American Legion v. American Humanist Association

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American Legion v. American Humanist Association
Seal of the United States Supreme Court
Argued February 27, 2019
Decided June 20, 2019
Full case nameThe American Legion, et al. v. American Humanist Association, et al.
Docket no.17-1717
Case history
PriorAm. Humanist Ass'n v. Maryland-Nat. Capital Park, 147 F. Supp. 3d 373 (D. Md. 2015); reversed, American Humanist v. MD-Nat'l Capital Park, 874 F.3d 195 (4th Cir. 2017); rehearing en banc denied, 891 F.3d 117 (4th Cir. 2018); cert. granted, 139 S. Ct. 451 (2018).
Questions presented
Whether a 93-year-old memorial to the fallen of World War I is unconstitutional merely because it is shaped like a cross, whether the constitutionality of a passive display incorporating religious symbolism should be assessed under prior case law tests, and whether the expenditure of funds for routine upkeep and maintenance of a cross-shaped war memorial, without more, amounts to an excessive entanglement with religion in violation of the First Amendment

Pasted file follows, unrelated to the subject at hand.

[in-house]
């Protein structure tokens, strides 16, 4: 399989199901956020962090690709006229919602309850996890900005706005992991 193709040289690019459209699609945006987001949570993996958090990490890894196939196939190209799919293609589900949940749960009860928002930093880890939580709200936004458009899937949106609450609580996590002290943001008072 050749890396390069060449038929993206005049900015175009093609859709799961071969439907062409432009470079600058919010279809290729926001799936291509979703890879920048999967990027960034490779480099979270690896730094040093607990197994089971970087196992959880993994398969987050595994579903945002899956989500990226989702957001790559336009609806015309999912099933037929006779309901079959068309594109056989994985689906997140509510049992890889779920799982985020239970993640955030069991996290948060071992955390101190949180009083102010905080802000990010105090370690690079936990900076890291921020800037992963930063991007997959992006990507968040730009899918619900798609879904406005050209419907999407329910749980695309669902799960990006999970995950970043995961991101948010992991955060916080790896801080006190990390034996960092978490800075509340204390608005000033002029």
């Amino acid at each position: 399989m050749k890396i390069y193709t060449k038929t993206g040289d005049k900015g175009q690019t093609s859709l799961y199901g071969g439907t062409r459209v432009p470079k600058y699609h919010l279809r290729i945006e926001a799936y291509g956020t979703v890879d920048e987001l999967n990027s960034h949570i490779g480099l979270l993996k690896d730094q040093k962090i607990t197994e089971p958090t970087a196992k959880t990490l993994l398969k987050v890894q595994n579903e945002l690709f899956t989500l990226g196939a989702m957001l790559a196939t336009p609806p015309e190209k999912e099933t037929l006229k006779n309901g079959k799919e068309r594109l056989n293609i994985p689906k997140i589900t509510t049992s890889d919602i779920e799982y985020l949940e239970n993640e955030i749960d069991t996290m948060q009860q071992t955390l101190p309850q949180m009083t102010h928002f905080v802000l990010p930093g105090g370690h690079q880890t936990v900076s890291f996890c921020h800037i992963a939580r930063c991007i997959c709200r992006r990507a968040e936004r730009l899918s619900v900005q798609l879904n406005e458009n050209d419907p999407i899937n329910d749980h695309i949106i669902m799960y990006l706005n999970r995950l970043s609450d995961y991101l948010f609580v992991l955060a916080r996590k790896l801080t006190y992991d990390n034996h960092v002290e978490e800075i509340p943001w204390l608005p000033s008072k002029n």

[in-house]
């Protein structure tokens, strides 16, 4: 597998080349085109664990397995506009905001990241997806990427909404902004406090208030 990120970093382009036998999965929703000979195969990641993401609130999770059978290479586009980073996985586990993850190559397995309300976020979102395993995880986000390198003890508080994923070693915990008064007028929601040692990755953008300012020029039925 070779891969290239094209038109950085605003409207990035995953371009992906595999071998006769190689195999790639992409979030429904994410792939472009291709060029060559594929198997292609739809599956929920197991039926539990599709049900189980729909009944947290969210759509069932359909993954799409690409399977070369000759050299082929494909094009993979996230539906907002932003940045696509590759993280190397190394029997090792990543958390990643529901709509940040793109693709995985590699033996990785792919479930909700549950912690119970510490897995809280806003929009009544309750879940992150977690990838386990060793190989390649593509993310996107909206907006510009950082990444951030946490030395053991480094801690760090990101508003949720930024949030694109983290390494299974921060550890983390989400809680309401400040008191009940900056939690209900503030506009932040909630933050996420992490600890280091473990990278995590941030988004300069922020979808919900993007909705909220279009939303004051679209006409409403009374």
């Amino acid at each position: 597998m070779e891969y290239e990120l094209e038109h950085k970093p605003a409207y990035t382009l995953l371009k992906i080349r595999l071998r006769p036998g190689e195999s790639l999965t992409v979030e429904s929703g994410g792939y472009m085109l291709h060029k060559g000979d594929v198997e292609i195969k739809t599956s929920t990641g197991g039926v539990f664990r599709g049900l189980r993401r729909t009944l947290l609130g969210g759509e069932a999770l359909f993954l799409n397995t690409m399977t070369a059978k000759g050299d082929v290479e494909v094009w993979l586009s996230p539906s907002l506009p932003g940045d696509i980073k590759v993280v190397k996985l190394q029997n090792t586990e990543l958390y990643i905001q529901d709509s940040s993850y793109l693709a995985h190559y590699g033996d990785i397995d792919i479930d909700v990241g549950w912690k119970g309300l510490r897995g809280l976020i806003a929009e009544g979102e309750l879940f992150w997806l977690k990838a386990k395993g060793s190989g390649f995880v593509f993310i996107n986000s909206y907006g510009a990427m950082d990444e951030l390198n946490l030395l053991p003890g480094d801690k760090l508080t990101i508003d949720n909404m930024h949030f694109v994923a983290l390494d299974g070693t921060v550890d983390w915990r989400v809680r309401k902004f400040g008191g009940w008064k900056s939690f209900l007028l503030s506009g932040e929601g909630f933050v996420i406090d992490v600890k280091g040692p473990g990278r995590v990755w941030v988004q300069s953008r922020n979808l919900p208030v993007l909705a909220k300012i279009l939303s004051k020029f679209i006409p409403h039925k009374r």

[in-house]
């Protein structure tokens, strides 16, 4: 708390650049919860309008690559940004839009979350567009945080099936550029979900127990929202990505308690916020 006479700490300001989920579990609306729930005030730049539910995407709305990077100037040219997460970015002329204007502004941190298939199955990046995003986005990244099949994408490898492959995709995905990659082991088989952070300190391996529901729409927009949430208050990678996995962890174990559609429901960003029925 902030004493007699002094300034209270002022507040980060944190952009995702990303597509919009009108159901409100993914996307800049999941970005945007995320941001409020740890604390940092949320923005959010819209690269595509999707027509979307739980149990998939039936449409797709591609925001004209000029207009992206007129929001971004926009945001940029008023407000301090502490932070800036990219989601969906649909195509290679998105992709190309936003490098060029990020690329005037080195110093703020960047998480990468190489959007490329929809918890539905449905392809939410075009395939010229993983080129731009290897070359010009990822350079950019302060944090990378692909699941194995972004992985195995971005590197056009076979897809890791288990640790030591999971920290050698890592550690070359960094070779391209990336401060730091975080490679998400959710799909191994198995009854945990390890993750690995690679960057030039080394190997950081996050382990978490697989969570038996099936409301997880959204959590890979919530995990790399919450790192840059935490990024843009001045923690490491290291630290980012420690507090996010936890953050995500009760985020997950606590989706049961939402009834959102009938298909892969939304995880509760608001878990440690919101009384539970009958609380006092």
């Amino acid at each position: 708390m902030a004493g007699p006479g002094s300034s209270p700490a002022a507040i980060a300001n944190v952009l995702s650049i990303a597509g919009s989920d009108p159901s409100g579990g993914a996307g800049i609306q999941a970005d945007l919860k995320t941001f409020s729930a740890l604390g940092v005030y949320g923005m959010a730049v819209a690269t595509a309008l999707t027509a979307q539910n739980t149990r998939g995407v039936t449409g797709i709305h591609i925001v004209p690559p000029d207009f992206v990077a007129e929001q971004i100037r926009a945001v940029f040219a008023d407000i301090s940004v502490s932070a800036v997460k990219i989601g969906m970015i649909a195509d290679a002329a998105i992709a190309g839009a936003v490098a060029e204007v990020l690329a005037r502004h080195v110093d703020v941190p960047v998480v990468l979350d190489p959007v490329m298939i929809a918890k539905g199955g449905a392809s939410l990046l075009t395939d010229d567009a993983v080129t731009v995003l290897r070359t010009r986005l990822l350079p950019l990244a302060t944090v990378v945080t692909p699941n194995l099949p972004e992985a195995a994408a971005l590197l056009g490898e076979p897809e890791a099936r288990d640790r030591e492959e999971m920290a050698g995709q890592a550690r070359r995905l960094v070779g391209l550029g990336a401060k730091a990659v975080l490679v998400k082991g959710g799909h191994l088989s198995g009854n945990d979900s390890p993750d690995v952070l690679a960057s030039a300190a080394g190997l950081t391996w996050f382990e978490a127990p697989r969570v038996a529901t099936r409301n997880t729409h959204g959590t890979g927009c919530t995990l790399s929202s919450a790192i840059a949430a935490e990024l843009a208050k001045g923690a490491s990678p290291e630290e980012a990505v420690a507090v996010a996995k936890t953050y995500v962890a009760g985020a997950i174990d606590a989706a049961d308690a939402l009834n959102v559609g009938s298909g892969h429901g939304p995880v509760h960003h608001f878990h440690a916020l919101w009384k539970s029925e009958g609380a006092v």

Though a symbol of Christianity, the cross on public land does not violate the establishment clause of the First Amendment due to its historical value as a war memorial that has stood for nearly 100 years.
Court membership
Chief Justice
John Roberts
Associate Justices
Clarence Thomas · Ruth Bader Ginsburg
Stephen Breyer · Samuel Alito
Sonia Sotomayor · Elena Kagan
Neil Gorsuch · Brett Kavanaugh
Case opinions
MajorityAlito (Parts I, II–B, II–C, III, and IV), joined by Roberts, Breyer, Kagan, and Kavanaugh
PluralityAlito (Parts II-A and II-D), joined by Roberts, Breyer, and Kavanaugh
ConcurrenceBreyer, joined by Kagan
ConcurrenceKagan (in part)
ConcurrenceThomas (judgment)